Michael Jackson, Staff Writer
My job through “Cheers and Jeers” and “Permission to Laugh” has been to entertain through writing about the funny things (or at least what I perceive as funny things) that occur on campus and in life. Yet, sometimes we require a more sincere reflection on life events. This column, of course, comes in the wake of the bombings at the Boston Marathon this past Monday, April 15, 2013. In the early evening I messaged my friend Michael, who I knew was likely at the marathon, to see if he was okay. He posted that he had been 50 yards from the site of the second detonation. He said that he was completely intact, but it was the others he had spent several hours helping who were not doing so well. People were bloody and many were missing pieces and parts. My friend found a family—a father, a son and a daughter who were in terrible condition. The father had been shocked from the blast, and he instantly lost his hearing. The little girl ran with Michael away from the blast, but she was complaining that her leg hurt. Both she and her brother had suffered catastrophic leg injuries so gruesome that Michael did not want to even detail.
The response to such heinous acts as these justifiably ranges from agonizing grief to unmatched hatred and anger. We of course ask who could do this, and even more obviously, why would they do this? We likely will not know the answer to these questions for some time, but we will know the true extent of our humanity and the love of those around us. In moments such as these, and there have been far too many already in recent years, we are reminded of what is actually important. Notice that there was no discussion in the aftermath of what style of clothes people were wearing, what phone models they had, or how much money was in their pockets. What it boils down to is that we share in our flesh, blood, and most especially, in our fleeting life on this planet. We are not white or black, Latino or Asian, or Red Sox fans or Yankees fans. We are all struggling human beings. With family in Boston and as Red Sox follower, I know that I was most moved by the tribute at Yankee Stadium that evening that a ribbon featuring the clubs’ logos together was displayed on the scoreboard and outside the stadium. It was a gesture of compassion and a reminder of our humanity and struggle together. The Chicago Tribune also posted a section on its sports page with the lines ‘We Are Chicago Red Sox, Chicago Celtics, Chicago Bruins, Chicago Patriots, and Chicago Revolution.” Such signs indicate that life is and will always be more than a box score or the outcome of a game.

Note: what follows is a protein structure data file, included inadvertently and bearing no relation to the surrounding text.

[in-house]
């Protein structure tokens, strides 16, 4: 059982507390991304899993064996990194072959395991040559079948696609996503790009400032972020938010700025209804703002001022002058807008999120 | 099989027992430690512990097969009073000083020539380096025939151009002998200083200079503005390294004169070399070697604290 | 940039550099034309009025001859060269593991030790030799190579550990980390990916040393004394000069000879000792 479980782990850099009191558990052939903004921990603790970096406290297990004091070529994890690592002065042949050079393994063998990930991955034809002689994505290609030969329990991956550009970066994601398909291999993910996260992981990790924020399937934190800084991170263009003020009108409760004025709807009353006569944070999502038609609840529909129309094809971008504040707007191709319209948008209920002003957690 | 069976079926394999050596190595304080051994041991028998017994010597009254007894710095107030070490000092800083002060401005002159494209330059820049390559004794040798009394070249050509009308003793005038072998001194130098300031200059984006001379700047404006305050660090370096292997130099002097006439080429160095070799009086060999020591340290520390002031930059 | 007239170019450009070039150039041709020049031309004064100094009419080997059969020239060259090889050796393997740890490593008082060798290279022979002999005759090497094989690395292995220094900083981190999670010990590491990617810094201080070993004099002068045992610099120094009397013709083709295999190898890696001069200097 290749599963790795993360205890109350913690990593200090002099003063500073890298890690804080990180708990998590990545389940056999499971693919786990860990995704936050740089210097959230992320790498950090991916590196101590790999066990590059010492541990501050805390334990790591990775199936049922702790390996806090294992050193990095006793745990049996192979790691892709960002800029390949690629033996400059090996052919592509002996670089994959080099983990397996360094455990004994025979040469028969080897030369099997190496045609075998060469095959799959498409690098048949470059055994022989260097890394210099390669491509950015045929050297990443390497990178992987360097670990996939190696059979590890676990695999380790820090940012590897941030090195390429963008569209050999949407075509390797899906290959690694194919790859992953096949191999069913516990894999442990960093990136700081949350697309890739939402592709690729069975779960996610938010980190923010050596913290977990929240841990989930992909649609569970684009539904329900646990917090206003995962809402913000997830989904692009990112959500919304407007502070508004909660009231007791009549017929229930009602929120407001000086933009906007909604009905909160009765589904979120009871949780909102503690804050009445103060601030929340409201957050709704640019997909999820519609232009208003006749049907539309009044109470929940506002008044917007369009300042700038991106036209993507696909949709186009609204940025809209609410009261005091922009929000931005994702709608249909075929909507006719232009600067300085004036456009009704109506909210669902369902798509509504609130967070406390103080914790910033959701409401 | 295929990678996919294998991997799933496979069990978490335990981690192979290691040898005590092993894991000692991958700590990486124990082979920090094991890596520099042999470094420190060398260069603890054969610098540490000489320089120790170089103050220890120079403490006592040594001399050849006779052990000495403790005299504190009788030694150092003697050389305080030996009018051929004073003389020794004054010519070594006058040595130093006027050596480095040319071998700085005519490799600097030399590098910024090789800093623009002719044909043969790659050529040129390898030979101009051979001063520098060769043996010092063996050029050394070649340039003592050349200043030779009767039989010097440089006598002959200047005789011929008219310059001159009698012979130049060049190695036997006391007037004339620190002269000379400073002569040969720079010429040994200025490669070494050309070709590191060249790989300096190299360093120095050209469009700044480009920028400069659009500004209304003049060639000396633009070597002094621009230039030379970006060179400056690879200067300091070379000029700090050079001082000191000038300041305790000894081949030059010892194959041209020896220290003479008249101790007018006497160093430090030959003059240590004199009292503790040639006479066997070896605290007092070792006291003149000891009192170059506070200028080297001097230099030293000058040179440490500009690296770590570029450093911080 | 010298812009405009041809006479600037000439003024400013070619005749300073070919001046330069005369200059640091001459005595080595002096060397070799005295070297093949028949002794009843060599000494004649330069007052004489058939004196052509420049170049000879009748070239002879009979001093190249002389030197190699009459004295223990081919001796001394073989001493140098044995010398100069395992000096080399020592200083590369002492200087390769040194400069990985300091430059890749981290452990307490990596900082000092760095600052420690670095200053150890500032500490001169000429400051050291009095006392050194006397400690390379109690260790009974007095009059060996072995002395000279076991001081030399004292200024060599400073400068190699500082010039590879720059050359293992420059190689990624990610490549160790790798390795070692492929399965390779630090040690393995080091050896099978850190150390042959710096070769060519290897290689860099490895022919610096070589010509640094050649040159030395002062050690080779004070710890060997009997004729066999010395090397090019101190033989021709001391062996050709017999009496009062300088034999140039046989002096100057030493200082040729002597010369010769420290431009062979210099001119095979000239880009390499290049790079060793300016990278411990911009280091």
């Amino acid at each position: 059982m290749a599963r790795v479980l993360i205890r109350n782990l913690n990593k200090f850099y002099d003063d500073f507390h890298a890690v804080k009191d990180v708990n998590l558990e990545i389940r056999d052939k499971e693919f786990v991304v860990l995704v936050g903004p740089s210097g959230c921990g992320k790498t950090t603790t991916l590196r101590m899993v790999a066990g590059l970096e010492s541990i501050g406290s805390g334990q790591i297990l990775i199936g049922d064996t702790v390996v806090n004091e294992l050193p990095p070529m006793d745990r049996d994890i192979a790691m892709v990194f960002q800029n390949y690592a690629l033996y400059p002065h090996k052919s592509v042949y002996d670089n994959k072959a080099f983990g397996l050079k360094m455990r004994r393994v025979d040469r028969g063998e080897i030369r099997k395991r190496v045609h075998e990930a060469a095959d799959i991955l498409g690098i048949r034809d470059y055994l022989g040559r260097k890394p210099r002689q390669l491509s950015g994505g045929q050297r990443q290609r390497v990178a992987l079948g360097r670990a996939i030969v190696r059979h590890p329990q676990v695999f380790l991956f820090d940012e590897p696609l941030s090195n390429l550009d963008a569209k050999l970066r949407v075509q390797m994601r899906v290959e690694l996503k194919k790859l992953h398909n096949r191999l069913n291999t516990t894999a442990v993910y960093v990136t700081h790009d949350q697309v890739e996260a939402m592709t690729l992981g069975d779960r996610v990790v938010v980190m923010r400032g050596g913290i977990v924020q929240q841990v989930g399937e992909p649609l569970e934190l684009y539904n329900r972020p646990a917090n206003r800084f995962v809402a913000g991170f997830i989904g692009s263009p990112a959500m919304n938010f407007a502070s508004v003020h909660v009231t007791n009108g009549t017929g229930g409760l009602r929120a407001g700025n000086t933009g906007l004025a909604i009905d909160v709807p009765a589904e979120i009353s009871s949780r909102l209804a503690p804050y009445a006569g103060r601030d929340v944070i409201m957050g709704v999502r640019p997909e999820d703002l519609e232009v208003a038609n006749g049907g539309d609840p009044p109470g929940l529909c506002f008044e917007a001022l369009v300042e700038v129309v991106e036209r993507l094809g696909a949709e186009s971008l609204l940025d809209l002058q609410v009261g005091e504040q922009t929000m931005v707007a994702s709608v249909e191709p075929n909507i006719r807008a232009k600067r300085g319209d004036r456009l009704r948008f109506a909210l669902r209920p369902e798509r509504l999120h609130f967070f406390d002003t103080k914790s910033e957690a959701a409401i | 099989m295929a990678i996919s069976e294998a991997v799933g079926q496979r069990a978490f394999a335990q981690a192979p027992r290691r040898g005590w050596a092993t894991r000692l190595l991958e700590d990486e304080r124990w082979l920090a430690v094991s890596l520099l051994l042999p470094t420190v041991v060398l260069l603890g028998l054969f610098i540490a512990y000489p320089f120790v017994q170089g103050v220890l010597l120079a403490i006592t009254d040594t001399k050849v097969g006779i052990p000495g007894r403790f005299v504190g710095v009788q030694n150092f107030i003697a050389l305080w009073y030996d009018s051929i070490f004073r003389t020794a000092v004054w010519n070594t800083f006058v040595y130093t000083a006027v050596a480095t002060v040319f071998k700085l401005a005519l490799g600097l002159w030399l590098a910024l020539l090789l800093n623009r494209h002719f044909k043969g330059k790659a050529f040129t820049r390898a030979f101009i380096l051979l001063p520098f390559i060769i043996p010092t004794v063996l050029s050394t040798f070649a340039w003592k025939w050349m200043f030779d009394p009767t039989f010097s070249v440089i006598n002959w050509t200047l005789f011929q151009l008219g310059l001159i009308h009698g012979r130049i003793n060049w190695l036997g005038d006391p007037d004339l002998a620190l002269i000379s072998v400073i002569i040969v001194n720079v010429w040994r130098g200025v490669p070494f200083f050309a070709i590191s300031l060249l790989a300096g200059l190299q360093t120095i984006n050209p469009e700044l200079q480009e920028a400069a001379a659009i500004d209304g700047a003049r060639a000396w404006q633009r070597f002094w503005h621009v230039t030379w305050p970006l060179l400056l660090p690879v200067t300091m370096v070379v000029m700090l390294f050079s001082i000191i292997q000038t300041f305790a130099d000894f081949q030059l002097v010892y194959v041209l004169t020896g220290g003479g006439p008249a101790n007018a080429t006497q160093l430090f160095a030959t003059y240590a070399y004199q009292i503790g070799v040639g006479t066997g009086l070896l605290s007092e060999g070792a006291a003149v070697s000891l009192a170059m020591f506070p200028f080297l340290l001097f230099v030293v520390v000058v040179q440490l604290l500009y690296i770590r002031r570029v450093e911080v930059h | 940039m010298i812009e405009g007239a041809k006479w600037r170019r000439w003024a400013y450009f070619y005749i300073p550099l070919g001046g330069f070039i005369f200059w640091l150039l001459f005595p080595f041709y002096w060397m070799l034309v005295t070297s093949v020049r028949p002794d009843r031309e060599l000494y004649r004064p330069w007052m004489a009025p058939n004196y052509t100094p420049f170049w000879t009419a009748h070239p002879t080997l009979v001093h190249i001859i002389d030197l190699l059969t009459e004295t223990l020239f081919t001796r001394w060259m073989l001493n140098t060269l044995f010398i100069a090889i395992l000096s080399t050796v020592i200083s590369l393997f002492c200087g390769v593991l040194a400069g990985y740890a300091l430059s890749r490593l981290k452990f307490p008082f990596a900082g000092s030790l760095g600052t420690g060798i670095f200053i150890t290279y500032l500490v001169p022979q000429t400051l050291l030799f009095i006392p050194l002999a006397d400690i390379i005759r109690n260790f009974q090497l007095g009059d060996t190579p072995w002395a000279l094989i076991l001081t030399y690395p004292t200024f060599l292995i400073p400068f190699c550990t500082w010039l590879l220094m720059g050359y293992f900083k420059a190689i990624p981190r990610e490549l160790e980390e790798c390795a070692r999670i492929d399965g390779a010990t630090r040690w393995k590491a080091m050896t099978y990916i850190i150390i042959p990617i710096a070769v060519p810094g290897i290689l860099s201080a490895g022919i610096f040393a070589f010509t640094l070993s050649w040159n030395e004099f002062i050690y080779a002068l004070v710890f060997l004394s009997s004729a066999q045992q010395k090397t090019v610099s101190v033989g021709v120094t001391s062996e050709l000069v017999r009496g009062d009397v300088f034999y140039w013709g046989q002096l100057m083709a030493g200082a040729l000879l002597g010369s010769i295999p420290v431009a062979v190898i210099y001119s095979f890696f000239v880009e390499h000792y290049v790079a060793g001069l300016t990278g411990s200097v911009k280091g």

The father of the 8-year old boy killed in the blast put it best when he asked for prayers as his family simultaneously grieves and recovers. The call to prayer is not something to be sloughed off as a mere sign of sympathy. In prayer we will seek to grieve well, to recover well, and to help others recover well. We will help ourselves and others to do this through the small joys and even difficulties of daily life—through laughter, tears and love for each other. This is why you always have permission to laugh, permission to cry, permission to be yourself, and permission to be fully human.
Michael Jackson is a contingent being and can be reached at email@example.com.
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